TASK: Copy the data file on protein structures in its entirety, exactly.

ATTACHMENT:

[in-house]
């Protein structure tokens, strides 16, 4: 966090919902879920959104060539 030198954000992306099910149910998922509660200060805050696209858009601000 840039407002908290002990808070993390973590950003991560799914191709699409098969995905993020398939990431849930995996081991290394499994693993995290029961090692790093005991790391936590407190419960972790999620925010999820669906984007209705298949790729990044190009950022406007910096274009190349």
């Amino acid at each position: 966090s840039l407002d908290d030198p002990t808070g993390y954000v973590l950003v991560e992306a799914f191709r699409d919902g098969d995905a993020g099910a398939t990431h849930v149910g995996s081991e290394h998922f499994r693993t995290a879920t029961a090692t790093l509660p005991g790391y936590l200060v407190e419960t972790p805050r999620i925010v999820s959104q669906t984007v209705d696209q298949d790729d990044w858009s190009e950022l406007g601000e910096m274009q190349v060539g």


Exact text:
[in-house]
């Protein structure tokens, strides 16, 4: 966090919902879920959104060539 030198954000992306099910149910998922509660200060805050696209858009601000 840039407002908290002990808070993390973590950003991560799914191709699409098969995905993020398939990431849930995996081991290394499994693993995290029961090692790093005991790391936590407190419960972790999620925010999820669906984007209705298949790729990044190009950022406007910096274009190349």
């Amino acid at each position: 966090s840039l407002d908290d030198p002990t808070g993390y954000v973590l950003v991560e992306a799914f191709r699409d919902g098969d995905a993020g099910a398939t990431h849930v149910g995996s081991e290394h998922f499994r693993t995290a879920t029961a090692t790093l509660p005991g790391y936590l200060v407190e419960t972790p805050r999620i925010v999820s959104q669906t984007v209705d696209q298949d790729d990044w858009s190009e950022l406007g601000e910096m274009q190349v060539g």